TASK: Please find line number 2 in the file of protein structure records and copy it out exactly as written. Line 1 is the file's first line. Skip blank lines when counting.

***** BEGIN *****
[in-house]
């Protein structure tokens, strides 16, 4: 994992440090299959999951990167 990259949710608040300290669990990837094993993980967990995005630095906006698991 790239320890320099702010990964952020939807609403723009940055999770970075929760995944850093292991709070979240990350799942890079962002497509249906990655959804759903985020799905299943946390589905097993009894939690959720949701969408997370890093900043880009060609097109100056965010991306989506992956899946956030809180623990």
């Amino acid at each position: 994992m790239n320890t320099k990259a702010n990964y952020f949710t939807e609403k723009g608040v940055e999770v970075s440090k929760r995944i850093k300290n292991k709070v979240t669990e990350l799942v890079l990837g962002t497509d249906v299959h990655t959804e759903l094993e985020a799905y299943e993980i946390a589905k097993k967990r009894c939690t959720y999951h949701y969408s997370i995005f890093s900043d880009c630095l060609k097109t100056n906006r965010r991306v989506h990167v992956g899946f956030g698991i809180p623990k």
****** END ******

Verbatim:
């Protein structure tokens, strides 16, 4: 994992440090299959999951990167 990259949710608040300290669990990837094993993980967990995005630095906006698991 790239320890320099702010990964952020939807609403723009940055999770970075929760995944850093292991709070979240990350799942890079962002497509249906990655959804759903985020799905299943946390589905097993009894939690959720949701969408997370890093900043880009060609097109100056965010991306989506992956899946956030809180623990």